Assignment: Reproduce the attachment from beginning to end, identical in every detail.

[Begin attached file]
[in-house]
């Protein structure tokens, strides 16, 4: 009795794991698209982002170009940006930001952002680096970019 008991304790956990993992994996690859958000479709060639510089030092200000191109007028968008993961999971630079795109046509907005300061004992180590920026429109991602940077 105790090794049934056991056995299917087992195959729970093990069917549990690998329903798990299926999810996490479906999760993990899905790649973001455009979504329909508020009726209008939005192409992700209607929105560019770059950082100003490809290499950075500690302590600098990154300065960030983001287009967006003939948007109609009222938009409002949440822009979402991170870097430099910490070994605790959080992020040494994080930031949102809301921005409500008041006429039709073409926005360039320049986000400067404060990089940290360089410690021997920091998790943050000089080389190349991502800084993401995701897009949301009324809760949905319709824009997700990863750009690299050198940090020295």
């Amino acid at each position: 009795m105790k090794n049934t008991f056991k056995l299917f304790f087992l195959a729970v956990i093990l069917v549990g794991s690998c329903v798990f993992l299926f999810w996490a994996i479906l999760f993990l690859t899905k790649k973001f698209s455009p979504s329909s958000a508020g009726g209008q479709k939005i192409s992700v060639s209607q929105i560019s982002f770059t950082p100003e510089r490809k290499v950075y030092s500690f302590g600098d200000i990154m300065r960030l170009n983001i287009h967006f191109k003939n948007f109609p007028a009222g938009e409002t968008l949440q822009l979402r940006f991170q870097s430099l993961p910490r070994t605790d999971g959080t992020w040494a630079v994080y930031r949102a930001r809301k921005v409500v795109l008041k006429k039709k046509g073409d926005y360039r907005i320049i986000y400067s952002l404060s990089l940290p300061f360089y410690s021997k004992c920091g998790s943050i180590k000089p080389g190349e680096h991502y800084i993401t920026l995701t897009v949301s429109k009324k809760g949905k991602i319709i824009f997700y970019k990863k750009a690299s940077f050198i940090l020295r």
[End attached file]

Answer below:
[in-house]
């Protein structure tokens, strides 16, 4: 009795794991698209982002170009940006930001952002680096970019 008991304790956990993992994996690859958000479709060639510089030092200000191109007028968008993961999971630079795109046509907005300061004992180590920026429109991602940077 105790090794049934056991056995299917087992195959729970093990069917549990690998329903798990299926999810996490479906999760993990899905790649973001455009979504329909508020009726209008939005192409992700209607929105560019770059950082100003490809290499950075500690302590600098990154300065960030983001287009967006003939948007109609009222938009409002949440822009979402991170870097430099910490070994605790959080992020040494994080930031949102809301921005409500008041006429039709073409926005360039320049986000400067404060990089940290360089410690021997920091998790943050000089080389190349991502800084993401995701897009949301009324809760949905319709824009997700990863750009690299050198940090020295």
């Amino acid at each position: 009795m105790k090794n049934t008991f056991k056995l299917f304790f087992l195959a729970v956990i093990l069917v549990g794991s690998c329903v798990f993992l299926f999810w996490a994996i479906l999760f993990l690859t899905k790649k973001f698209s455009p979504s329909s958000a508020g009726g209008q479709k939005i192409s992700v060639s209607q929105i560019s982002f770059t950082p100003e510089r490809k290499v950075y030092s500690f302590g600098d200000i990154m300065r960030l170009n983001i287009h967006f191109k003939n948007f109609p007028a009222g938009e409002t968008l949440q822009l979402r940006f991170q870097s430099l993961p910490r070994t605790d999971g959080t992020w040494a630079v994080y930031r949102a930001r809301k921005v409500v795109l008041k006429k039709k046509g073409d926005y360039r907005i320049i986000y400067s952002l404060s990089l940290p300061f360089y410690s021997k004992c920091g998790s943050i180590k000089p080389g190349e680096h991502y800084i993401t920026l995701t897009v949301s429109k009324k809760g949905k991602i319709i824009f997700y970019k990863k750009a690299s940077f050198i940090l020295r």